Uses of Variadic Class Templates
Function templates can really benefit from the use of variadic template parameters because of the tie-in with variadic function parameters, but class templates can benefit too. Just as with function templates, the benefit comes in when you need a list of types but class templates support default template parameters. You've been able to fake it in the past by specifying a reasonably-sized maximum number of parameters and defaulting all the parameters to a dummy type. The key change with variadic templates is therefore the lifting of the arbitrary limit. It also makes the templates easier to write. For example, boost::variant
allows you to declare a variable that can be an instance of one of several types. For instance, boost::variant<int,std::string>
can either hold an int or a
In the current release of boost, you can specify up to 20 types in the list through the use of the boost preprocessor and metaprogramming libraries. With variadic templates, this could be unbounded, allowing you to declare a variable that can hold an instance of one of 100 types. It also simplifies the code as you no longer need to rely on preprocessor and metaprogramming tricks.
A similar case is std::tuple, except it holds an instance for each entry in the list rather than the either/or choice of boost::variant. You can write a simple tuple class quite easily. First, declare that simple_tuple is a variadic template without specifying any of the details.
template<typename ... Types>
Then you specialize it for an empty list: if there aren't any types in the list, then you haven't got any values. So it's just an empty class.
Now you can specialize for a list of at least one element by recursion. A list of N elements is a single element plus a list of N-1 elements.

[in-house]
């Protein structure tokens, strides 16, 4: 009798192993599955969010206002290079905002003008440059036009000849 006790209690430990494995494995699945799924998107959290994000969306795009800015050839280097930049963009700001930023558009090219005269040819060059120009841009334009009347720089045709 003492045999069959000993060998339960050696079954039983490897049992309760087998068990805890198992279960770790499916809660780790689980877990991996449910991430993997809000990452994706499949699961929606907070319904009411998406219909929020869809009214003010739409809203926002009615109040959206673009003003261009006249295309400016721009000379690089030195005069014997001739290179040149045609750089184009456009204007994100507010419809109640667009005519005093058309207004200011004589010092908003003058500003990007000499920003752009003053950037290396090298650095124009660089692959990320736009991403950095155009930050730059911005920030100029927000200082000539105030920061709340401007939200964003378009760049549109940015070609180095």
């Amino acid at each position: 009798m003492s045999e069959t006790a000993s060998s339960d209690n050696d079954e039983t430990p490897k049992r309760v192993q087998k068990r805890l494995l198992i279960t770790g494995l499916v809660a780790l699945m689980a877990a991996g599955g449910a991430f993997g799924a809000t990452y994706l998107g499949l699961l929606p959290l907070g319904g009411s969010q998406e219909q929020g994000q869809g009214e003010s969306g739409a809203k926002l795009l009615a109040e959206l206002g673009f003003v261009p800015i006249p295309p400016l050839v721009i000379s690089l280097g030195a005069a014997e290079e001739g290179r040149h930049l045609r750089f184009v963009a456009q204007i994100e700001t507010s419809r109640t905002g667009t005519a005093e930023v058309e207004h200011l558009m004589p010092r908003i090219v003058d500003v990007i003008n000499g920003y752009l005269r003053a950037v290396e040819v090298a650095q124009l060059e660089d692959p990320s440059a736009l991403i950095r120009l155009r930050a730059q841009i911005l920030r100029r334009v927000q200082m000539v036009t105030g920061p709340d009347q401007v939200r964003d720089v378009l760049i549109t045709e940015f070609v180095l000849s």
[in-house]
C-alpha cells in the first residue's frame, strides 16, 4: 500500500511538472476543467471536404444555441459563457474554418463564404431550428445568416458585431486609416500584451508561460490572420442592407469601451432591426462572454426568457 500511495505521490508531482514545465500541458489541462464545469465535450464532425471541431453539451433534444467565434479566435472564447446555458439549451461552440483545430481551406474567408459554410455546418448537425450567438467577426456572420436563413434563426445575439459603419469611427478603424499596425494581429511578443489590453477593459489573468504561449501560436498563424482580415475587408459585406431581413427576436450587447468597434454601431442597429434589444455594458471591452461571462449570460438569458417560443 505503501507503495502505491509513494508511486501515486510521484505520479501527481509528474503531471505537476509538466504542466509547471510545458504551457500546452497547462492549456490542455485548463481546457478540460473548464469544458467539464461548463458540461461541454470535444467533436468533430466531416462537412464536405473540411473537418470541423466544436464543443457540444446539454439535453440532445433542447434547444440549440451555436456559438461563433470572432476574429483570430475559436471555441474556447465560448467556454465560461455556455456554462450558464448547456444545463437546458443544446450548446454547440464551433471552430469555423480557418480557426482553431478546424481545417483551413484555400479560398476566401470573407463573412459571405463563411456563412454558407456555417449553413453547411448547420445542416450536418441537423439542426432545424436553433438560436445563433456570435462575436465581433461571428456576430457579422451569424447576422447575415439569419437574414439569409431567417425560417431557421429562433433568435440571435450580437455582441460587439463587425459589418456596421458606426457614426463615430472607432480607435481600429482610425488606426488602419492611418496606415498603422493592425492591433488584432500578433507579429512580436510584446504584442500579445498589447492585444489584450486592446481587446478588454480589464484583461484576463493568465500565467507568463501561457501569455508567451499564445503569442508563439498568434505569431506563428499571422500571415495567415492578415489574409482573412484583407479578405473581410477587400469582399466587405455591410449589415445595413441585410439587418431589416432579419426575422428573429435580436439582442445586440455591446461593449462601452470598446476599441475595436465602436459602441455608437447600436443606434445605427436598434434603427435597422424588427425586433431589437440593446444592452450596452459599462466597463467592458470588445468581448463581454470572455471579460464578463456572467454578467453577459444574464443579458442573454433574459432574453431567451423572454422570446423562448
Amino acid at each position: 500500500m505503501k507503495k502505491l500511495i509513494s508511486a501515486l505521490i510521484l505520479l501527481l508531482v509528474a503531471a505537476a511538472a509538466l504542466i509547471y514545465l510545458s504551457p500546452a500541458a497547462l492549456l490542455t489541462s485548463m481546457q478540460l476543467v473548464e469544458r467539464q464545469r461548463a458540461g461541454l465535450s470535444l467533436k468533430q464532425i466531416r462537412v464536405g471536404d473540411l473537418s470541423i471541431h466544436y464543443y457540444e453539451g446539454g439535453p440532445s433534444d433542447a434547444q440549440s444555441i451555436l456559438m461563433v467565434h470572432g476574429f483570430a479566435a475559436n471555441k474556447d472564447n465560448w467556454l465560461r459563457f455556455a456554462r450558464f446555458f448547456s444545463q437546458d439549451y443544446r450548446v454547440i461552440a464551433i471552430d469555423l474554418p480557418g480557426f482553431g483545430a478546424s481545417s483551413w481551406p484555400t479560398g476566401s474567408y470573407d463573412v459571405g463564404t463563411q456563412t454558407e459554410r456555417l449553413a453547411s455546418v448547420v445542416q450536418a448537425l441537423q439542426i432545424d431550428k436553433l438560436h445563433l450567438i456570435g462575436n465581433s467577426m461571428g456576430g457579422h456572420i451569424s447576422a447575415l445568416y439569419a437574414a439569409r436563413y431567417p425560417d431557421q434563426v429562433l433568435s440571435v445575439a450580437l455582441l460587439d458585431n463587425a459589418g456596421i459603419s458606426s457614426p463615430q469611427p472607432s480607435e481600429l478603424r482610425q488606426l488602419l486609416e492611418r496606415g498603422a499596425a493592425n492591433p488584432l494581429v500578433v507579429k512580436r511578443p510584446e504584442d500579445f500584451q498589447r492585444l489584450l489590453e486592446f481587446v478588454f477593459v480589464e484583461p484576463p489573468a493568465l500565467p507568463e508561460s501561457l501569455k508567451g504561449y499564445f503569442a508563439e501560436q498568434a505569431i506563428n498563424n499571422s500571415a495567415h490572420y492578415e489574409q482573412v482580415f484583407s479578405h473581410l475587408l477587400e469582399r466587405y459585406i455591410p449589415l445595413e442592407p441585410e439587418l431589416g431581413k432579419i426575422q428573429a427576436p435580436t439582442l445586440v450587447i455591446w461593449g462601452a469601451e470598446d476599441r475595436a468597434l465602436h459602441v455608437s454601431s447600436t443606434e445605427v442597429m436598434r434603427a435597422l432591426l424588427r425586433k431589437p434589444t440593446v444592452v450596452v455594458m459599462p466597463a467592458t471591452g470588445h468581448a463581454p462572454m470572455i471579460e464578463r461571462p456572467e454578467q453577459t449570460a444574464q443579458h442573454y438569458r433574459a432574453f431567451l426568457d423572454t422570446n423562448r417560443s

template<typename First,typename ... Rest>
simple_tuple(First const& f,Rest const& ... rest):
First const& head() const
simple_tuple<Rest...> const& rest() const
The simple accessor functions allow you to get at the data:
- To access the first element of a tuple, you can call t.head().
- To access the second, you call t.rest().head().
- To access the third, you call t.rest().rest().head()
- And so forth
This works, but it's a bit unwieldy, which is why std::tuple has a helpful get() function to retrieve a numbered element. You can write a get_tuple_entry() function for your tuple too (see Listing 1).
In order to obtain the type and value of the N-th element of your simple tuple, you need to use a helper class (simple_tuple_entry) because you cannot partially specialize a function template. The get_tuple_entry function itself just passes everything on to simple_tuple_entry, either to retrieve the type of the entry or to retrieve the value itself.
The simple_tuple_entry class again has two specializations. The first is for the 0-th element, which is therefore first in the list and corresponds to the head() function for the tuple. If your index is not zero, you still need a list of at least one element. In this case, you discard the first element and find the (index-1)-th element of the rest() of your original tuple.
This get_tuple_entry function makes element accesses much easier: you can just say get_tuple_entry<5>(t) to get the sixth element of your tuple. The following simple code will thus output "42,a,3.141":
Of course std::tuple has a lot more features and is correspondingly more complex, but the basis is still something similar to this approach.
Power to the Templates
Templates are one of the most powerful features in C++, and variadic templates make them even more powerful. They are used in many places in the C++0x standard library to enable passing of arbitrary numbers of function arguments in places such as std::thread
, and to allow building tuples of arbitrary size with
. Variadic templates can greatly simplify the writing of type-safe code with variable numbers of arguments.